John and Danika Shipman with their Yorkies, Copper and Penny.
photo via Dogster
Here’s a fascinating story from Dallas about a couple of dog lovers who are accused of abusing their pets. The story begins with a couple of young men who parked their car in a in a garage and were surprised to hear dogs barking. When they investigated, they discovered that the sound was coming from the trunk of a car.
Fly fishing can sometimes be a hazardous game, what with all those hooks flying around. Sometimes, unfortunately, the pointy end finds its way into someone’s skin. We discussed this very problem last spring in a post that featured an awesome picture of Orvis Rod & Tackle Manager Steve Hemkens sporting some Carrie Stevens-inspired lip jewelry. Getting hooked isn’t such a big deal if the fly is barbless or if the angler has taken the time to mash the barb before he casts it, but this doesn’t always happen. In the heat of the moment, any of us can forget this vital step. So what do you do when you’re stuck by a barbed point?
The video above offers a fine demonstration of the push-and-pull method. There are lots of videos on YouTube demonstrating this technique but I chose thos one because, seriously, how cool is this guy for actually hammering the hook into his skin? But, as you can see, it comes right out with a minimum of torn skin and blood. Here’s how you. . .
Those of us who enjoy the page-turning action of online fly-fishing magazines have a banner crop to choose from this week, as new issues of Catch, Southern Culture on the Fly, and A Tight Loop hit the digital newsstand. Catch features the best fly-fishing photography on the Web, as well as Todd Moen’s excellent videos. This issue offers the next installment of Brian O’Keefe’s “Colors of Fly Fishing” series, as well as great stuff from Argentina, Alaska, and Florida. But regular OrvisNews.com readers will know that I most enjoy the “Small Streams” slideshow. In fact, I’m in it. And I’ve got a copy of. . .
Here’s a follow-up report from Florida on Barney, the dog who was rescued from the Gulf of Mexico by a kayaker after a hit-and-run accident that killed the dog’s owner. This ABC Action News report shows just how much Barney’s return has meant to Donna Chen’s family, grieving over the loss a wife an mother of three. “I think Barney coming back to us is a total miracle,” says Chen’s husband. Battered and bruised, the Vizsla is home, where he needs to be for his own health and for the piece of mind of his mourning family.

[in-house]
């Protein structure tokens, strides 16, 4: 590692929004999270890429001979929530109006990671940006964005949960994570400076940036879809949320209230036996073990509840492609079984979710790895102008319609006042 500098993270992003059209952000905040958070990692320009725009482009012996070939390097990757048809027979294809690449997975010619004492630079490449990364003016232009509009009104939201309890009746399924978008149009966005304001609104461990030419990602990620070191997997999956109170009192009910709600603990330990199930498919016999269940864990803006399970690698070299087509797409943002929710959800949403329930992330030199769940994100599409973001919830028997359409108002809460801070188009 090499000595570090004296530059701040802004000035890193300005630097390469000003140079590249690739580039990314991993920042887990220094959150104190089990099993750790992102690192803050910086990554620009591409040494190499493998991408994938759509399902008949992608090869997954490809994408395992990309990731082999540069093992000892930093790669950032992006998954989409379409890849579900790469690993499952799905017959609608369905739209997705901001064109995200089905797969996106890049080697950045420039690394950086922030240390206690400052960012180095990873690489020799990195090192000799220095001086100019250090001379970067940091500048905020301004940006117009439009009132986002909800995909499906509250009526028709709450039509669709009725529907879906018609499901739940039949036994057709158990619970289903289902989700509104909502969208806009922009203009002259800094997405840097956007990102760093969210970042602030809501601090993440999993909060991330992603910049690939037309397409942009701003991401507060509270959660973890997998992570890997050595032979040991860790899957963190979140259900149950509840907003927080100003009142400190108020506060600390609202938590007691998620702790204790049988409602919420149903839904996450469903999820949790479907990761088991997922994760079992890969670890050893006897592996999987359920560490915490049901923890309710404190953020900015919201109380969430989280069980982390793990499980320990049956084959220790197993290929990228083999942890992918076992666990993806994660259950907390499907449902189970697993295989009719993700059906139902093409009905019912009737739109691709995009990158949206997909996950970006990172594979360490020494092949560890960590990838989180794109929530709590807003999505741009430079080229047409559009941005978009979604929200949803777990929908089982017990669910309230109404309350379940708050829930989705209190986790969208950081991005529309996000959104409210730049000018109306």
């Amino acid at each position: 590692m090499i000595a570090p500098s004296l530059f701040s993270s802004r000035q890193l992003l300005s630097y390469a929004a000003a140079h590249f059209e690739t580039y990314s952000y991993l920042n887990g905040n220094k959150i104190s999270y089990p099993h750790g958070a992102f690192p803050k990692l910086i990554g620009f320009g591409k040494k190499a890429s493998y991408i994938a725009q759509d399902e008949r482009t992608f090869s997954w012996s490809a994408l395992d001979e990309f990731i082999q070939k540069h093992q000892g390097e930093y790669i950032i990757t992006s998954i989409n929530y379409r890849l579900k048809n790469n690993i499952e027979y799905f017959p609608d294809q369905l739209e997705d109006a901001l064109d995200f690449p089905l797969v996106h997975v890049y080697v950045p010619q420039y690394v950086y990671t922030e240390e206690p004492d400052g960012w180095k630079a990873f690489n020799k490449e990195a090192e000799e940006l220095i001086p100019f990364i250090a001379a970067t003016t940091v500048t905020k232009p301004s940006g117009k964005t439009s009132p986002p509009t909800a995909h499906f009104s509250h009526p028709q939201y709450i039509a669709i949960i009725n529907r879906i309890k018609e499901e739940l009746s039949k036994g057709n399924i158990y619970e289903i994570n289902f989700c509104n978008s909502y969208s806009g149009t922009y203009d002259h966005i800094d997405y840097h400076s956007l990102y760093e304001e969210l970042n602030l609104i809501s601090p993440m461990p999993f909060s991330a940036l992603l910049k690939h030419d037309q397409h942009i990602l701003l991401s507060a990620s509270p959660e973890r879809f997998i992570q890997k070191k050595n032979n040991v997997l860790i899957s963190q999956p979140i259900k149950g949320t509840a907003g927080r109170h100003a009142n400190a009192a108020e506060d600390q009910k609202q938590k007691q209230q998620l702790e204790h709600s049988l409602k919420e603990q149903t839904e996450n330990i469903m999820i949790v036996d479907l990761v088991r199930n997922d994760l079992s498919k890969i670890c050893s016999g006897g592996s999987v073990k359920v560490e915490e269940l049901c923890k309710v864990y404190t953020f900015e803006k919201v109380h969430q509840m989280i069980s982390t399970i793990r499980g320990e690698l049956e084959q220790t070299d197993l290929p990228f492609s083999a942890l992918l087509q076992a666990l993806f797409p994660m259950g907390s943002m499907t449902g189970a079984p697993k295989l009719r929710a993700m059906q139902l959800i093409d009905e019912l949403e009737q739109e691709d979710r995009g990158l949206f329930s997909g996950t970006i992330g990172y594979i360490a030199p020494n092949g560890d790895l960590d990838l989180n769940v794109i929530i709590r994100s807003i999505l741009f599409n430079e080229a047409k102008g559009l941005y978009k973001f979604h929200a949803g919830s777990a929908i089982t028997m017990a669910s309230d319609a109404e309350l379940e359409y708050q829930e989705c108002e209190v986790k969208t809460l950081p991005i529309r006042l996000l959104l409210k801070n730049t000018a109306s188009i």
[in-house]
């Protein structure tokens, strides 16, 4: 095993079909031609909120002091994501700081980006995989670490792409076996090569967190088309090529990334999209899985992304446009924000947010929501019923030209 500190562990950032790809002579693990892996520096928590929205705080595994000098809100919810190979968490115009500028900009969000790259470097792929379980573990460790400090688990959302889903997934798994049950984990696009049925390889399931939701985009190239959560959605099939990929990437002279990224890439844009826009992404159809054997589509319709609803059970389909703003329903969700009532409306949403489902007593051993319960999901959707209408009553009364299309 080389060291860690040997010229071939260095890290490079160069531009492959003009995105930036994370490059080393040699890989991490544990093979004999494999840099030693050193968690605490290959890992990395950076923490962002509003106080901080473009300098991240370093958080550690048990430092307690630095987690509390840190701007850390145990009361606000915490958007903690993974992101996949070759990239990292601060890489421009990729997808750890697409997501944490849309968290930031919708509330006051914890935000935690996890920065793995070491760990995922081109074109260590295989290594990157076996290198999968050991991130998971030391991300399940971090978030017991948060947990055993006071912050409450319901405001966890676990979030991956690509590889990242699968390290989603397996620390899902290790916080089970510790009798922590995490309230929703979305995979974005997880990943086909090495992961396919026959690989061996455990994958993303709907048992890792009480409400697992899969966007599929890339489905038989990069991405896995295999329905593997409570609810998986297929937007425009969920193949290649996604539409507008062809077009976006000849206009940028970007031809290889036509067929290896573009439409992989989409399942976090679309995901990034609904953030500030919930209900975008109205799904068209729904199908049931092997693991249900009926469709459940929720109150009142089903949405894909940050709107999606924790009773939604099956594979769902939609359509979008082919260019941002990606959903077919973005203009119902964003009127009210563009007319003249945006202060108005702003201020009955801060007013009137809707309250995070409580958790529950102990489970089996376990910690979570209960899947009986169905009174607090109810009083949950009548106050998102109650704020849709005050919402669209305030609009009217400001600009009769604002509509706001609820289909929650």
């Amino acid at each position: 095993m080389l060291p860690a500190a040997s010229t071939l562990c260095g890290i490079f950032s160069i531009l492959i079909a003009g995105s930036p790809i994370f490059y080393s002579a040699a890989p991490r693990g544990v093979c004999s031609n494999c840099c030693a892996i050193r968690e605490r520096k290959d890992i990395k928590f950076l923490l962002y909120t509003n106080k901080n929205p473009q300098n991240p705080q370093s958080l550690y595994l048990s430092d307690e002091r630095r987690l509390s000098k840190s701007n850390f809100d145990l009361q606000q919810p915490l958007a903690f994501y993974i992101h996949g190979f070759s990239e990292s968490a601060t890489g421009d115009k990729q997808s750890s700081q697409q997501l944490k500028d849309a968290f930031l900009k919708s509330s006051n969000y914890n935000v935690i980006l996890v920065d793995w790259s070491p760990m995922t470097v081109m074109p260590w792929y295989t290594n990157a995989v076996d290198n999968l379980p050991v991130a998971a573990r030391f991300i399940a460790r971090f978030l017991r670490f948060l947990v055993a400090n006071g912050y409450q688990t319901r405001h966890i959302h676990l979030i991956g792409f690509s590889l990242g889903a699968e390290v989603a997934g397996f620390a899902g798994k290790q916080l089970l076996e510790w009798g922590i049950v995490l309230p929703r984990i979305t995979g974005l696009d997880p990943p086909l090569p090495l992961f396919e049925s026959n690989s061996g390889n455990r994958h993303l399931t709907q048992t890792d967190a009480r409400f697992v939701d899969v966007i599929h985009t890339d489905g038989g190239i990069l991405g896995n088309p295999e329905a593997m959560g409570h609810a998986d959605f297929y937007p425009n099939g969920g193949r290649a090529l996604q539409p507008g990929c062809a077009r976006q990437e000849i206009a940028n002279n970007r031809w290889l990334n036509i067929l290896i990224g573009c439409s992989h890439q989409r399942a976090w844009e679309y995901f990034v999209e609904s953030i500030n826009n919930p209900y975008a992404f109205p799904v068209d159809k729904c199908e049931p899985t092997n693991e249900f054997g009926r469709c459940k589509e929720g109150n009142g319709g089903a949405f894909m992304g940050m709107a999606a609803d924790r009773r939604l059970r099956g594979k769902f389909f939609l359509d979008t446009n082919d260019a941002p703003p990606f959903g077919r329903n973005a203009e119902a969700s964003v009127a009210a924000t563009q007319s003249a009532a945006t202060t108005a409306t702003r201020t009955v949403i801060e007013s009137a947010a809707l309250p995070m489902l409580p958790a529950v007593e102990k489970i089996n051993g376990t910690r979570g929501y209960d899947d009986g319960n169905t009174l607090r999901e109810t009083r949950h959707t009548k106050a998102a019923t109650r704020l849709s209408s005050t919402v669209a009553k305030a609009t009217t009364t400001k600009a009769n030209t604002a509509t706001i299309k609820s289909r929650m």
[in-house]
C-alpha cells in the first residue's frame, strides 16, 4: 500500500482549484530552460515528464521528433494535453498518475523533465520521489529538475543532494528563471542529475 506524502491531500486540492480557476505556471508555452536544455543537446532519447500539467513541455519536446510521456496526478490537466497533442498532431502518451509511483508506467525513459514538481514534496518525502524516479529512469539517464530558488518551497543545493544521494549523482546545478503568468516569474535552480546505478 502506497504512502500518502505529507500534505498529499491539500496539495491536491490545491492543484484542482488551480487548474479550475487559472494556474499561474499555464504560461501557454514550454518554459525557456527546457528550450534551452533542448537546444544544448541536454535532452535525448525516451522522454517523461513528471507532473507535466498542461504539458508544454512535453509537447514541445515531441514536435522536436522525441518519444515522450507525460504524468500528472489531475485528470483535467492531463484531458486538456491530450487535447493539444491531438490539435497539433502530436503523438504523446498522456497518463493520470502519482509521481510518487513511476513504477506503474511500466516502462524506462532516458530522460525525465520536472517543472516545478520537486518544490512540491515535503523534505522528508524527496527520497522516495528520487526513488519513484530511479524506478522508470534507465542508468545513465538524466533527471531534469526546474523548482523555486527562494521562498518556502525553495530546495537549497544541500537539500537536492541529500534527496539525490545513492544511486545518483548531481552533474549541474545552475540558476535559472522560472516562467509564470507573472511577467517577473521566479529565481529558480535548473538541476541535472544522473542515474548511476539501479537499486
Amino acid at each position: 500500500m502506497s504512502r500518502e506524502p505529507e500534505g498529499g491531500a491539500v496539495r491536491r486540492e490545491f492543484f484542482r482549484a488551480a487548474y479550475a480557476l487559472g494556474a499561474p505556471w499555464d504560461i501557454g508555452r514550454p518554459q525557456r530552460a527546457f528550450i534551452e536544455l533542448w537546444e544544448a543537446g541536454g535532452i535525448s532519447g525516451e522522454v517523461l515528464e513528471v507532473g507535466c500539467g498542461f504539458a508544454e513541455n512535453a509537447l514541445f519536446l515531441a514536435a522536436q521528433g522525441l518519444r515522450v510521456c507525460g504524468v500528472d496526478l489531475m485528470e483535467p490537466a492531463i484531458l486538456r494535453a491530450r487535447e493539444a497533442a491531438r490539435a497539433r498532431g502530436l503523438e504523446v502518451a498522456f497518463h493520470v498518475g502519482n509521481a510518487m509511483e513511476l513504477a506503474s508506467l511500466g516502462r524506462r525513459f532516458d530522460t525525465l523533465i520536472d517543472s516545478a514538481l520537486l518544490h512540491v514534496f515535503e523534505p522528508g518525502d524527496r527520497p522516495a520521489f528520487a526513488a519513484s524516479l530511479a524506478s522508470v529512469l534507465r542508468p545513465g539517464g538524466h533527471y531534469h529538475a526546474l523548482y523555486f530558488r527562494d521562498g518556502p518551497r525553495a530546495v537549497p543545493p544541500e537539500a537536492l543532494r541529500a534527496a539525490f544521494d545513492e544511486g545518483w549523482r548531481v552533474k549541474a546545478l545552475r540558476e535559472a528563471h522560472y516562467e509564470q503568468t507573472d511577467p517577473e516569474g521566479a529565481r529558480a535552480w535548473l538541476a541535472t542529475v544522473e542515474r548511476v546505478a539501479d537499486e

Welcome to our first Friday the 13th edition of the OrvisNews.com Friday Film Festival for 2012! (And thanks to Orvis designer James Daley for the sweet logo.) This week’s collection is trout-heavy, with action from Chile to France to British Columbia. There are a couple other species thrown in, including monster bonefish and barramundi. Remember, we surf so you don’t have to. But if you do stumble upon something great that you think is worthy of inclusion in a future FFF, please post it in the comments below. See you next week with a fresh set of films!
Here’s a story that asks the question “How far is too far when it comes to preserving the memory of a beloved dog?” A New York woman, Danielle Tarantola, recently spent $50,000 to have her companion cloned by a laboratory in South Korea. Her dog, Trouble, passed away three years ago, and she was so distraught that she could not imagine living without him. Now she has a puppy, named Double Trouble, who was created using Trouble’s DNA. Tarantola claims, . . .
A gorgeous rainbow from Idaho’s South Fork of the Boise River.
photo courtesy Josh Hoisington
I got this great email from blog reader Josh Hoisington today:
In the middle of my second season fly fishing, I made the move to Idaho and have experienced some of the greatest fishing of my life. Here are some pictures of a 24-inch rainbow pulled from the South Fork of the Boise River. I caught her on a cranefly nymph with a downstream presentation I have dubbed. . .
Pete Kutzer and Molly Semenik show off their “1st Place” caps from the Best of the West Casting Competition.
photo courtesy Pete Kutzere
OrvisNews.com readers are certainly familiar with casting instructor Peter Kutzer, whose excellent how-to videos have been featured here. And those who frequent the Women in Fly Fishing blog may remember Molly Semenik from this fun video posted back in September. Over the weekend, these two accomplished something remarkable when they completed an all-Orvis sweep of the prestigious Best of the West Fly Casting Tournament, held at the International Sportsman’s Expo in Denver, Colorado. Peter and Molly were competing against many of the most famous competition casters in the world, making their achievement even more impressive. We’ll get a full account from Pete when he gets back from his fly-fishing-show tour, but we felt the need to offer heartfelt kudos to both of these fantastic fly-fishing teachers!
Welcome to the first 2012 edition of the OrvisNews.com Friday Film Festival, in which we scour the Web for the best fly-fishing footage available. This week’s collection is one of our most internationally diverse ever, with entries from Wales, Australia, New Zealand, Argentina, France, Denmark, Greenland, and the good ol’ U.S. of A. If you love tarpon, . . .
Check out this wonderful slideshow, by Toronto photographer Illona Haus, which features one shot from each of her clients over the past year. Haus specializes in capturing the personalities of her canine subjects:
scruffy dog photography is not about your average pet portraits … these are intimate, one-of-a-kind sessions,
capturing your dog’s spirit and character using mostly natural light …
shot environmentally and in your home. no studios, no bright lights, no coercion, no stress.